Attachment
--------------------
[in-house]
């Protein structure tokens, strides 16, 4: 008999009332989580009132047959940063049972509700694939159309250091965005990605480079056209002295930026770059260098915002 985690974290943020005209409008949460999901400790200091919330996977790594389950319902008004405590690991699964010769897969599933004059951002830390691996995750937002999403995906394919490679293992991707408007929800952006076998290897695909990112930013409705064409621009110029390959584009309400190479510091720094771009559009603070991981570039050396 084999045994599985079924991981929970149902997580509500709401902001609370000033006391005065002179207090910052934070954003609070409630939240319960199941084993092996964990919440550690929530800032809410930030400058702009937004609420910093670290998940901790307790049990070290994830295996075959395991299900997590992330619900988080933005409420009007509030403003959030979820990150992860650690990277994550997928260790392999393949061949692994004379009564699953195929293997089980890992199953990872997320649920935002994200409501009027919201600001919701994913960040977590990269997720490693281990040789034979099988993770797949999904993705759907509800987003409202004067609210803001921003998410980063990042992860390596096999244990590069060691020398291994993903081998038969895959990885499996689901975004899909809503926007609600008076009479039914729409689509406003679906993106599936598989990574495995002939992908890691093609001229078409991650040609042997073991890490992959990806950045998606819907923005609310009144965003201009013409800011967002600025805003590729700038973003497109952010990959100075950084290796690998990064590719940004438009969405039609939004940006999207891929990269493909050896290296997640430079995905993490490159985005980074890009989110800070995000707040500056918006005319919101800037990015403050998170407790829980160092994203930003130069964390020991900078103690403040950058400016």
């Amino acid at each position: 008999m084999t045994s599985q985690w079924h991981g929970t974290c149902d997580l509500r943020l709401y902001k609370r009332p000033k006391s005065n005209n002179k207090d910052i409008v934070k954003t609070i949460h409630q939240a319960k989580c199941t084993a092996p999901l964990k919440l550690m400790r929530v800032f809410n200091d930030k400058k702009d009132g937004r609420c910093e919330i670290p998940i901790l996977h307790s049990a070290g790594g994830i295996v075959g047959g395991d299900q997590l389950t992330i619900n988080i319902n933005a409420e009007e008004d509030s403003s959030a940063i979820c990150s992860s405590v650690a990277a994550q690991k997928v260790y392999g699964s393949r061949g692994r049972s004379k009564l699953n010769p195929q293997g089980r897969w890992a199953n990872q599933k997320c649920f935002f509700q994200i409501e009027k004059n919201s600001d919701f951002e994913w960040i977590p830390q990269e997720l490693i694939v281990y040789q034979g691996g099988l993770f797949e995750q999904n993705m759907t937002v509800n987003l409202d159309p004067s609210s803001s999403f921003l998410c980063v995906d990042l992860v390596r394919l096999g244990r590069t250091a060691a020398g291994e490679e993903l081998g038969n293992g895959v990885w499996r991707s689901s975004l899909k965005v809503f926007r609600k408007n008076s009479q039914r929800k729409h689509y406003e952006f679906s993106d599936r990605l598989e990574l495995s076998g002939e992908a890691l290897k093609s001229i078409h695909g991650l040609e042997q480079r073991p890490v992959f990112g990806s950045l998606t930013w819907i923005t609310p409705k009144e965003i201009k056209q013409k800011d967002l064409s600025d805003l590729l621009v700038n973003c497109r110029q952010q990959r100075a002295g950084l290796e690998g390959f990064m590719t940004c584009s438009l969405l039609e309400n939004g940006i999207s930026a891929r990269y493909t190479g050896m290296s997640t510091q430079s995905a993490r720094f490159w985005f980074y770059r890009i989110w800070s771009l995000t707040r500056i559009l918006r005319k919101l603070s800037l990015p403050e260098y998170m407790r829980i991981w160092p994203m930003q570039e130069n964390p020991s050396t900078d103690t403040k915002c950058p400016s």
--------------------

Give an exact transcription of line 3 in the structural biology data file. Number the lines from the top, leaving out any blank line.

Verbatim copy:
């Amino acid at each position: 008999m084999t045994s599985q985690w079924h991981g929970t974290c149902d997580l509500r943020l709401y902001k609370r009332p000033k006391s005065n005209n002179k207090d910052i409008v934070k954003t609070i949460h409630q939240a319960k989580c199941t084993a092996p999901l964990k919440l550690m400790r929530v800032f809410n200091d930030k400058k702009d009132g937004r609420c910093e919330i670290p998940i901790l996977h307790s049990a070290g790594g994830i295996v075959g047959g395991d299900q997590l389950t992330i619900n988080i319902n933005a409420e009007e008004d509030s403003s959030a940063i979820c990150s992860s405590v650690a990277a994550q690991k997928v260790y392999g699964s393949r061949g692994r049972s004379k009564l699953n010769p195929q293997g089980r897969w890992a199953n990872q599933k997320c649920f935002f509700q994200i409501e009027k004059n919201s600001d919701f951002e994913w960040i977590p830390q990269e997720l490693i694939v281990y040789q034979g691996g099988l993770f797949e995750q999904n993705m759907t937002v509800n987003l409202d159309p004067s609210s803001s999403f921003l998410c980063v995906d990042l992860v390596r394919l096999g244990r590069t250091a060691a020398g291994e490679e993903l081998g038969n293992g895959v990885w499996r991707s689901s975004l899909k965005v809503f926007r609600k408007n008076s009479q039914r929800k729409h689509y406003e952006f679906s993106d599936r990605l598989e990574l495995s076998g002939e992908a890691l290897k093609s001229i078409h695909g991650l040609e042997q480079r073991p890490v992959f990112g990806s950045l998606t930013w819907i923005t609310p409705k009144e965003i201009k056209q013409k800011d967002l064409s600025d805003l590729l621009v700038n973003c497109r110029q952010q990959r100075a002295g950084l290796e690998g390959f990064m590719t940004c584009s438009l969405l039609e309400n939004g940006i999207s930026a891929r990269y493909t190479g050896m290296s997640t510091q430079s995905a993490r720094f490159w985005f980074y770059r890009i989110w800070s771009l995000t707040r500056i559009l918006r005319k919101l603070s800037l990015p403050e260098y998170m407790r829980i991981w160092p994203m930003q570039e130069n964390p020991s050396t900078d103690t403040k915002c950058p400016s």